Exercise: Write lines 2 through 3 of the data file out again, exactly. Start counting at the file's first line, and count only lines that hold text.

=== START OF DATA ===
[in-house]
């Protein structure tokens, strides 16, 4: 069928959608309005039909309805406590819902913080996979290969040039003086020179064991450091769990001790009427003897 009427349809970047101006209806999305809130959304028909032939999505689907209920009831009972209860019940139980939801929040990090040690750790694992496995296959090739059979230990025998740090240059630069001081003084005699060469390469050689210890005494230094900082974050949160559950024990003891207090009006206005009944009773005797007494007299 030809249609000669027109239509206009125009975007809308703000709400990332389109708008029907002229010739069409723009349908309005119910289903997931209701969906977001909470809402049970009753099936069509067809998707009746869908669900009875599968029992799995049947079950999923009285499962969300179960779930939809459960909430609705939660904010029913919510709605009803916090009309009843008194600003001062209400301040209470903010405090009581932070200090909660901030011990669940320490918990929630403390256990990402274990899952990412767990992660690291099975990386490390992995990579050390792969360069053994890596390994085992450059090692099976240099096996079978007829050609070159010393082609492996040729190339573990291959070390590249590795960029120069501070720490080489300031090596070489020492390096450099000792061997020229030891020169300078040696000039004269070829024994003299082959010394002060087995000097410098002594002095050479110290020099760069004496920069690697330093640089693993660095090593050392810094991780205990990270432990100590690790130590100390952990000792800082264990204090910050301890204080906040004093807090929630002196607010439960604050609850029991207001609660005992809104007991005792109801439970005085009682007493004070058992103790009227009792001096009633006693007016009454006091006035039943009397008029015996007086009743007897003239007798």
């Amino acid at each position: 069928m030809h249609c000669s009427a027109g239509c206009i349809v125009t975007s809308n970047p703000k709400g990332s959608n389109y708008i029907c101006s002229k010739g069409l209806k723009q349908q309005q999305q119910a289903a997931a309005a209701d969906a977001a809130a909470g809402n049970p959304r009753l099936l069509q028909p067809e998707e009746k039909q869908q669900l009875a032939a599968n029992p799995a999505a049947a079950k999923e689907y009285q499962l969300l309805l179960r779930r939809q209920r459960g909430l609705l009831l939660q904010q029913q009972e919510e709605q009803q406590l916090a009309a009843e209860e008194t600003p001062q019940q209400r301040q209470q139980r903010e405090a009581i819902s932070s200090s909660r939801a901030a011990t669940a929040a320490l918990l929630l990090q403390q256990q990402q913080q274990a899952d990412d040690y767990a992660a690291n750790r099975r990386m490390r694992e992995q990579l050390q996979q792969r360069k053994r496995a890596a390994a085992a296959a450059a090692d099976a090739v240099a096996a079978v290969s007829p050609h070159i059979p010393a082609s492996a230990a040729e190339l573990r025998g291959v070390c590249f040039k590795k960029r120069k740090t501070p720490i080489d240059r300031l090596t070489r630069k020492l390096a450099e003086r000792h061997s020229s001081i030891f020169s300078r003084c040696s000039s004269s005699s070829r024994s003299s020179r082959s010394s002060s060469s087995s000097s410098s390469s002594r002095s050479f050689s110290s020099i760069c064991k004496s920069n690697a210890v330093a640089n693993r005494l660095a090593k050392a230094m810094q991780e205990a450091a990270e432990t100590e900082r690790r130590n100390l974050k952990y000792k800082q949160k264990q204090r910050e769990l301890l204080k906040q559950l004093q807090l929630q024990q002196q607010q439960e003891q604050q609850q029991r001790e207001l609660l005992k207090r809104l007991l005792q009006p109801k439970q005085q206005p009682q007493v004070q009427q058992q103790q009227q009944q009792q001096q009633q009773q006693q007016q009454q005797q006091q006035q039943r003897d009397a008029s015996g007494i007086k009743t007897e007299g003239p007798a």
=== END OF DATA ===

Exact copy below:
């Protein structure tokens, strides 16, 4: 069928959608309005039909309805406590819902913080996979290969040039003086020179064991450091769990001790009427003897 009427349809970047101006209806999305809130959304028909032939999505689907209920009831009972209860019940139980939801929040990090040690750790694992496995296959090739059979230990025998740090240059630069001081003084005699060469390469050689210890005494230094900082974050949160559950024990003891207090009006206005009944009773005797007494007299 030809249609000669027109239509206009125009975007809308703000709400990332389109708008029907002229010739069409723009349908309005119910289903997931209701969906977001909470809402049970009753099936069509067809998707009746869908669900009875599968029992799995049947079950999923009285499962969300179960779930939809459960909430609705939660904010029913919510709605009803916090009309009843008194600003001062209400301040209470903010405090009581932070200090909660901030011990669940320490918990929630403390256990990402274990899952990412767990992660690291099975990386490390992995990579050390792969360069053994890596390994085992450059090692099976240099096996079978007829050609070159010393082609492996040729190339573990291959070390590249590795960029120069501070720490080489300031090596070489020492390096450099000792061997020229030891020169300078040696000039004269070829024994003299082959010394002060087995000097410098002594002095050479110290020099760069004496920069690697330093640089693993660095090593050392810094991780205990990270432990100590690790130590100390952990000792800082264990204090910050301890204080906040004093807090929630002196607010439960604050609850029991207001609660005992809104007991005792109801439970005085009682007493004070058992103790009227009792001096009633006693007016009454006091006035039943009397008029015996007086009743007897003239007798």
């Amino acid at each position: 069928m030809h249609c000669s009427a027109g239509c206009i349809v125009t975007s809308n970047p703000k709400g990332s959608n389109y708008i029907c101006s002229k010739g069409l209806k723009q349908q309005q999305q119910a289903a997931a309005a209701d969906a977001a809130a909470g809402n049970p959304r009753l099936l069509q028909p067809e998707e009746k039909q869908q669900l009875a032939a599968n029992p799995a999505a049947a079950k999923e689907y009285q499962l969300l309805l179960r779930r939809q209920r459960g909430l609705l009831l939660q904010q029913q009972e919510e709605q009803q406590l916090a009309a009843e209860e008194t600003p001062q019940q209400r301040q209470q139980r903010e405090a009581i819902s932070s200090s909660r939801a901030a011990t669940a929040a320490l918990l929630l990090q403390q256990q990402q913080q274990a899952d990412d040690y767990a992660a690291n750790r099975r990386m490390r694992e992995q990579l050390q996979q792969r360069k053994r496995a890596a390994a085992a296959a450059a090692d099976a090739v240099a096996a079978v290969s007829p050609h070159i059979p010393a082609s492996a230990a040729e190339l573990r025998g291959v070390c590249f040039k590795k960029r120069k740090t501070p720490i080489d240059r300031l090596t070489r630069k020492l390096a450099e003086r000792h061997s020229s001081i030891f020169s300078r003084c040696s000039s004269s005699s070829r024994s003299s020179r082959s010394s002060s060469s087995s000097s410098s390469s002594r002095s050479f050689s110290s020099i760069c064991k004496s920069n690697a210890v330093a640089n693993r005494l660095a090593k050392a230094m810094q991780e205990a450091a990270e432990t100590e900082r690790r130590n100390l974050k952990y000792k800082q949160k264990q204090r910050e769990l301890l204080k906040q559950l004093q807090l929630q024990q002196q607010q439960e003891q604050q609850q029991r001790e207001l609660l005992k207090r809104l007991l005792q009006p109801k439970q005085q206005p009682q007493v004070q009427q058992q103790q009227q009944q009792q001096q009633q009773q006693q007016q009454q005797q006091q006035q039943r003897d009397a008029s015996g007494i007086k009743t007897e007299g003239p007798a």